Lord Tunnicliffe: My Lords, the Lord Chancellor's policy is to maintain strict confidentiality in relation to individual appointments. The appointment will be announced after the Queen has approved it. That policy has been adopted and adhered to by successive Lord Chancellors. Therefore, I shall not comment on how long it has been on anyone's desk. As far as we are concerned, the beginning of the process is in the public domain and it will end when the appointment is made. Other recent senior appointments, such as the President of the Supreme Court, Lord Chief Justice, President of the Queen's Bench and others, have taken between three and eight months. Today we announced the appointment of Lord Justice Dyson as a justice of the Supreme Court, and that process took seven and a half months.
Lord Thomas of Gresford: My Lords, the Lord Chancellor rejected the recommendation of the Judicial Appointments Commission in the appointment of Sir Nicholas Wall to the post of president. He is regarded as a most thorough and compassionate judge in the legal profession. Was that because, last November, he told the Association of Lawyers for Children that it was the duty of judges to come off the Bench and speak out about government changes to the law that were damaging the service to children and families, or because he warned that, without proper legal aid funding, the justice system would implode and that children would suffer the most? Was not the Lord Chancellor's decision entirely political?
Lord Tunnicliffe: My Lords, I have said that it is this Lord Chancellor's policy, as it has been the policy of Lord Chancellors since time recorded, not to comment on individual appointments, and I certainly do not now.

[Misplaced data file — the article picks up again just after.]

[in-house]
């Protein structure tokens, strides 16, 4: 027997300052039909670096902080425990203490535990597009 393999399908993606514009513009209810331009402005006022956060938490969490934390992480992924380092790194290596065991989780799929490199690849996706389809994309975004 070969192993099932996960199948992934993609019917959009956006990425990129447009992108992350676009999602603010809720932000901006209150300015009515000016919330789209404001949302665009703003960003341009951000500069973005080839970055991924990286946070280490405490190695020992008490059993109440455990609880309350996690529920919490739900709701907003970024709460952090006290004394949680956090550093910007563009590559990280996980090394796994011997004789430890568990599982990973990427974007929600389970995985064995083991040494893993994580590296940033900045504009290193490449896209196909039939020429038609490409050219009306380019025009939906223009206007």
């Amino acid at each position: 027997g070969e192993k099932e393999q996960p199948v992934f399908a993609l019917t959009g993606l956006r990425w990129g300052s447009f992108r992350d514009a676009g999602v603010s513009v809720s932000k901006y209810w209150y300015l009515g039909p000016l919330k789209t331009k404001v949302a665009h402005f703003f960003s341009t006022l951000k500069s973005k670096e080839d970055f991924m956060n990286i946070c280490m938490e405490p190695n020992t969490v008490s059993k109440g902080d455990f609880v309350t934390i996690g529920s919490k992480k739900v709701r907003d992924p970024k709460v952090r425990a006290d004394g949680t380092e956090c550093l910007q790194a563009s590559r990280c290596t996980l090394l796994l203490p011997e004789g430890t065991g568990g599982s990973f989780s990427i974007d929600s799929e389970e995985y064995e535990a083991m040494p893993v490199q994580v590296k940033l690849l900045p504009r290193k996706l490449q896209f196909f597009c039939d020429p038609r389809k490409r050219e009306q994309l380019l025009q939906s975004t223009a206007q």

Baroness Butler-Sloss: My Lords, I declare an interest as a former President of the Family Division. Does the Minister appreciate the importance of the outgoing president properly helping the incoming president to understand what is going on? That is absolutely crucial. I spent three months in effect training my successor. The president will be leaving on 31 March and will have no one to hand over to. Does the Minister also recognise the dismay of the family judges and the family Bar and solicitors at the situation?
Lord Tunnicliffe: My Lords, I am sure that the new president, when he is appointed, will be at pains to learn all he can from his predecessor. I can add nothing to that except to say that the process was started at a time when we hoped it would be complete. It is not complete and I will not be making further comments on the process.
The Earl of Onslow: My Lords, does the Minister's reply not show that the Constitutional Reform Act has made the administration of justice slower and much more expensive? For some reason, the Minister cannot explain what is going on without looking at his papers and mumbling. This whole procedure is a disgrace.
Lord Tunnicliffe: My Lords, the noble Earl can have his view of mumbling. I am making it very clear how we appoint people to virtually every job in the public or private sector, and I am insisting on that definition. As for the speed with which these appointments are made, I will again quote the Lord Chancellor, using reported speech as it will be quicker. In the processes below these senior judges, the new system is working efficiently and in a way that a Lord Chancellor could not do without considerable sub-processes. In the processes for the most senior appointments, I think he has said in passing that, looking at the Act, perhaps this part is "clunky".